Resistor 316 may be any system, device or apparatus that includes at least two terminals and opposes an electric current by producing a voltage drop between its terminals in proportion to the current. As shown in FIG. 3A, resistor 316 may be selected so as to achieve a minimal or near zero current through cable 310 b, in order to minimize any voltage drop across cable 310 b.

Battery sense assist circuit 320 may include any system device or apparatus configured to determine if a battery pack 312 is present and close a switch to couple an electrical node within battery pack 312 to REF_IN pin 306 of charger 102 in the event battery pack 312 is present. If battery pack 312 is not present, battery sense circuit 320 may close a switch to couple CHRG_OUT pin 304 to REF_IN pin 306 in order to provide stability to charger 302 in the absence of battery pack 312. As shown in FIG. 3A, battery sense assist circuit may include resistors 308 a and 308 b, a comparator 322, an inverter 324, and switches 326 and 328.

Each resistor 308 a and 308 b may be any system, device or apparatus that includes at least two terminals and opposes an electric current by producing a voltage drop between its terminals in proportion to the current. As shown in FIG. 3A, resistor 308 a may be selected so as to achieve a minimal or near zero current through resistor 308 a, and resistor 308 b may be selected so as to achieve a minimal or near zero current through resistor 308 b in order to minimize any voltage drop across cable 310 b.

Comparator 322 may include any system, device or apparatus configured to compare a first voltage at one of its input to a second voltage at another one of its inputs, produce a specified output voltage if the first voltage is greater than the second voltage, and produce a different specified output voltage if the first voltage is not greater than the second voltage. In this sense, comparator 322 may be thought of as a one-bit analog-to-digital converter, as it receives analog voltages at its inputs and produces a binary output. For example, as shown in FIG. 3A, one input terminal of comparator may receive the voltage VB at one of its inputs, and the voltage VPRES at its other input. If VB>VPRES, comparator 322 may output a high voltage, symbolic of a logic value of “1,” to indicate VB greater than VPRES. Otherwise, comparator 322 may output a low voltage, symbolic of a logic value of “0,” to indicate that VB is not greater than VPRES. In operation of system 300, a voltage of VB greater than VPRES may indicate the presence of battery pack 312, while voltage of VB not greater than VPRES may indicate the absence of battery pack 312. Thus, if battery pack 312 is present comparator 322 may output a high voltage (logic 1), and if battery pack 312 is absent comparator 322 may output a low voltage (logic 0).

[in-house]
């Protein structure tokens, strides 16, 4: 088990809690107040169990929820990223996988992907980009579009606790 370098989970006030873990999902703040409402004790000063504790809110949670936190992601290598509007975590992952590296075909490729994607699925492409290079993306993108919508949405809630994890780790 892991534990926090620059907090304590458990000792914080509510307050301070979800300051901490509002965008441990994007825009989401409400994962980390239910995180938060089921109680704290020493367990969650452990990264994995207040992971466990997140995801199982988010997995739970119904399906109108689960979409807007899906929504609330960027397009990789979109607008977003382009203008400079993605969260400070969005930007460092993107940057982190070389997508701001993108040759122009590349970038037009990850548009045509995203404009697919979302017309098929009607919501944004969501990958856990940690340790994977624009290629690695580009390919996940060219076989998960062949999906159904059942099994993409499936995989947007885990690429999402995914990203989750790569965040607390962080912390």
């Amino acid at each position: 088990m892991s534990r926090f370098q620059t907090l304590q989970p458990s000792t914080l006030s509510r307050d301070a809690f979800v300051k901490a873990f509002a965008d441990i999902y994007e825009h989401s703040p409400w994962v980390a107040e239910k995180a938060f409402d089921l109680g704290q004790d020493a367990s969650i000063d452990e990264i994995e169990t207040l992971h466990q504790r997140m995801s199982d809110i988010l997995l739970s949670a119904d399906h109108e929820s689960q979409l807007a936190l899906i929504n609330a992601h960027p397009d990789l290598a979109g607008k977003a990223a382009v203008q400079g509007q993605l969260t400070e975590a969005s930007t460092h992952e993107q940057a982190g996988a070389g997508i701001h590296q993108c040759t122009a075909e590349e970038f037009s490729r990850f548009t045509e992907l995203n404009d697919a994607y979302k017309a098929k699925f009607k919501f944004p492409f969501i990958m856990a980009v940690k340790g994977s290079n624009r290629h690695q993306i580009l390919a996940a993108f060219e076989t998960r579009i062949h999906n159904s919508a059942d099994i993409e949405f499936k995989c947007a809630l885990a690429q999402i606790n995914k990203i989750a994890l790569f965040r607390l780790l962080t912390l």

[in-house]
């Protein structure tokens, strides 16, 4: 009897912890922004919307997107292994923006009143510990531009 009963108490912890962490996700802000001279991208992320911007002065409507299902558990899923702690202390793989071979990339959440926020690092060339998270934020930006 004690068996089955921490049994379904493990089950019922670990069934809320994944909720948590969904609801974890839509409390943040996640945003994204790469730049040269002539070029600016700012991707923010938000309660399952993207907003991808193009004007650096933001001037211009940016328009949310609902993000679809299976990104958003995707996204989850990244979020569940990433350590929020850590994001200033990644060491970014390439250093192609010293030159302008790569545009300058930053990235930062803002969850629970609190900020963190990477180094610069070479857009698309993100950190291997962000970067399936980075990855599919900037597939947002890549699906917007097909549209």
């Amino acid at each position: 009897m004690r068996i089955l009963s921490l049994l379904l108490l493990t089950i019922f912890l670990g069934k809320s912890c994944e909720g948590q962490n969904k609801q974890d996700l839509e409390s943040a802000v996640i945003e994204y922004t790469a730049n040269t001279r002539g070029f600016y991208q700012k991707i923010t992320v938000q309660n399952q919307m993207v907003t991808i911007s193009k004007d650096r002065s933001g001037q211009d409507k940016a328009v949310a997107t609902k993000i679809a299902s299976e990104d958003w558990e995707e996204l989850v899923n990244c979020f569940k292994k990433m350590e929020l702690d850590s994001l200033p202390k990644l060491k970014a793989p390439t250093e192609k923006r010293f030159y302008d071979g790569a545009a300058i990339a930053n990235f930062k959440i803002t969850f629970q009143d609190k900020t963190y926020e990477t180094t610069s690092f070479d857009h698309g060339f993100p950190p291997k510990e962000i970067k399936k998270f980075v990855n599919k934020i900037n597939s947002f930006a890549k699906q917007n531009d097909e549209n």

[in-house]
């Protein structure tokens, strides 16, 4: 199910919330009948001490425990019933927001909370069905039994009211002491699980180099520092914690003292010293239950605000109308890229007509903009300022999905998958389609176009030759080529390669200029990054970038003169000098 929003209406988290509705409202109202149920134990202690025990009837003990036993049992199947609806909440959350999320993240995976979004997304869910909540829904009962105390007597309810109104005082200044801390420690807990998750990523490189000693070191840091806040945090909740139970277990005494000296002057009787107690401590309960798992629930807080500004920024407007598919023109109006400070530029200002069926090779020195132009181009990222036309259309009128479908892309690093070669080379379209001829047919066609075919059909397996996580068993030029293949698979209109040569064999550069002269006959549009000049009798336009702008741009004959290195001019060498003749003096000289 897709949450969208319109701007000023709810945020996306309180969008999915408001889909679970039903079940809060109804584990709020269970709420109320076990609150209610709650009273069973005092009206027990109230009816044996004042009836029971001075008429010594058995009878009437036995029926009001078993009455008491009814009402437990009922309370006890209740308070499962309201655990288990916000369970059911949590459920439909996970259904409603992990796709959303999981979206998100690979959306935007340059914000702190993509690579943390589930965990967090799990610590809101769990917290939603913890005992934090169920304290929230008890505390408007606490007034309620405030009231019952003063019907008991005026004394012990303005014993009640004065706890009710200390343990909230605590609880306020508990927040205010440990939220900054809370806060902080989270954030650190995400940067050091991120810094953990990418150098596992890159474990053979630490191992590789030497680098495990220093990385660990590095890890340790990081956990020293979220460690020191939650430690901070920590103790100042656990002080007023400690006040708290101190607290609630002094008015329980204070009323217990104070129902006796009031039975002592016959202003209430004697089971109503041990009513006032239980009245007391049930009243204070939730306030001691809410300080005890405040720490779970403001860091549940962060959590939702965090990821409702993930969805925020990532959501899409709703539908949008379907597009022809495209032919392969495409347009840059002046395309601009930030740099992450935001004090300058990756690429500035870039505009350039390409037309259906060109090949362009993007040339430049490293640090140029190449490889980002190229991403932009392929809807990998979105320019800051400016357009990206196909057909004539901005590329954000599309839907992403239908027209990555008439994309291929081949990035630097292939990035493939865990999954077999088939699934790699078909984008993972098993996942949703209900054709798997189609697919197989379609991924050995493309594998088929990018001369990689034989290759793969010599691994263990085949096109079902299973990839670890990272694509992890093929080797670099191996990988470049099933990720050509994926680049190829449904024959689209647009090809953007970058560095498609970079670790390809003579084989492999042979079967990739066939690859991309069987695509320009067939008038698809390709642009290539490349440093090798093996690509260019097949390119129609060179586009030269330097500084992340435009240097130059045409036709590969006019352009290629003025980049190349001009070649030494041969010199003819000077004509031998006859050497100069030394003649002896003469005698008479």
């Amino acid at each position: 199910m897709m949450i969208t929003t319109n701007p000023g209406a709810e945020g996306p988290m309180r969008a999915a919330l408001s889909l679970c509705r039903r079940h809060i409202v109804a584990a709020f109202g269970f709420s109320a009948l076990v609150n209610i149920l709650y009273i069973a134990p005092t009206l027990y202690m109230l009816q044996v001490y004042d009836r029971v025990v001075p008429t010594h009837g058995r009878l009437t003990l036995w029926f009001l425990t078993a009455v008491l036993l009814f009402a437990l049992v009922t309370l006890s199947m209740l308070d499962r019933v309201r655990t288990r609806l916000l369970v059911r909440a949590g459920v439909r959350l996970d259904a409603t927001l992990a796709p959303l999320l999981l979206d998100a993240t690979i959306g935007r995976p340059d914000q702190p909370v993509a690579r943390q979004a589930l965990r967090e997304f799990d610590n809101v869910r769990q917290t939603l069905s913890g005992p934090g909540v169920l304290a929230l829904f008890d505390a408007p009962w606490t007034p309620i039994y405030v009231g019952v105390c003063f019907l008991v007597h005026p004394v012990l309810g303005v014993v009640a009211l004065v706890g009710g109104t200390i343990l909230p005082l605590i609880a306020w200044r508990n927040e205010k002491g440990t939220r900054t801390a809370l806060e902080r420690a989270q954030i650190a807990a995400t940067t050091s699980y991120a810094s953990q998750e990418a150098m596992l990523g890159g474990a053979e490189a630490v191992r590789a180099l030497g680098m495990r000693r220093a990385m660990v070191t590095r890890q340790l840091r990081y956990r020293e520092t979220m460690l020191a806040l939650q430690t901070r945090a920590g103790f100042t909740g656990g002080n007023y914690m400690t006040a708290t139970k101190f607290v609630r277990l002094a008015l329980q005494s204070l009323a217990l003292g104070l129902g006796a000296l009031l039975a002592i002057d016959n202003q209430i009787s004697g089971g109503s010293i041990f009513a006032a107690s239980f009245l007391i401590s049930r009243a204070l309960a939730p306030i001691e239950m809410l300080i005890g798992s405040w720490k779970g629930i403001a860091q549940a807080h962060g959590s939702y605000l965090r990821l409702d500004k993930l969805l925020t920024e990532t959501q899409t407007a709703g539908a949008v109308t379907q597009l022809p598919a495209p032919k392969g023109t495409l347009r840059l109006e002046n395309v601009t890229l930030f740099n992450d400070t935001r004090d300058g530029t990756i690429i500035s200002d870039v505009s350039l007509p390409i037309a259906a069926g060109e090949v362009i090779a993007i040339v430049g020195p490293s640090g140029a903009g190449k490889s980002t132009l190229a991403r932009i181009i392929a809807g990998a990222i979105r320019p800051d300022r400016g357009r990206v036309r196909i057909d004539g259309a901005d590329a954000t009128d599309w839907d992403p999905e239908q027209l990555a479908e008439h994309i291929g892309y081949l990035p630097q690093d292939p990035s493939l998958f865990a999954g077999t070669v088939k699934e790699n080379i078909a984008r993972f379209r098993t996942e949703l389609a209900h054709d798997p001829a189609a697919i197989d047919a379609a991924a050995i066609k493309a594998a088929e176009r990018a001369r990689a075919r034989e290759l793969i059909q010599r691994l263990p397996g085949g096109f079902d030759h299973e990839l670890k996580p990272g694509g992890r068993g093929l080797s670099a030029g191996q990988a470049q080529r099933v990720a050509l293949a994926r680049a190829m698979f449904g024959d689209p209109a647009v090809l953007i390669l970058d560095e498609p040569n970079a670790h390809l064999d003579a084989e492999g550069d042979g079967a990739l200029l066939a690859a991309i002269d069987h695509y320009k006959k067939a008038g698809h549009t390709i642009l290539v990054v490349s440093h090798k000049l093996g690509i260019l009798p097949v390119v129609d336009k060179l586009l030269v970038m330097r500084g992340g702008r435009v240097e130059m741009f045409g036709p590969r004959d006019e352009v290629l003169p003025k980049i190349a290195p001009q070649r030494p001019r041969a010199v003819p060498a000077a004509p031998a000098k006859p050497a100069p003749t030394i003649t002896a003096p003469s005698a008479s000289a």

Inverter 324 may include any system, device or apparatus configured to invert a digital signal driven on its input. For example, if inverter 324 receives a low voltage (e.g., logic 0) driven on its input, it may drive a high voltage (e.g., logic 1) on its output. Alternatively, if inverter 324 receives a high voltage (e.g., logic 1) driven on its input, it may drive a low voltage (e.g., logic 0) on its output. Inverter 324 may be implemented as a PMOS inverter, NMOS inverter, static CMOS inverter, saturated-load digital inverter, or any other suitable implementation.

Each switch 326 and 328 may be any system, device or apparatus operable to make or break an electrical circuit based on a voltage driven on its input. For example, if switch 326 receives a high voltage (logic 1) driven on its input, it may make or complete an electrical circuit between cable 310 b and REF_IN pin 306. Otherwise, if switch 326 receives a low voltage (logic 0) driven on its input, it may break an electrical circuit between cable 310 b and REF_IN pin 306, effectively leaving an open circuit. Similarly, if switch 328 receives a high voltage (logic 1) driven on its input, it may make or complete an electrical circuit between resistor 308 a and CHRG_OUT pin 304. Otherwise, if switch 328 receives a low voltage (logic 0) driven on its input, it may break an electrical circuit between resistor 308 a and CHRG_OUT pin 304, effectively leaving an open circuit. Each switch 326, 328 may include a field effect transistor (FET) switch.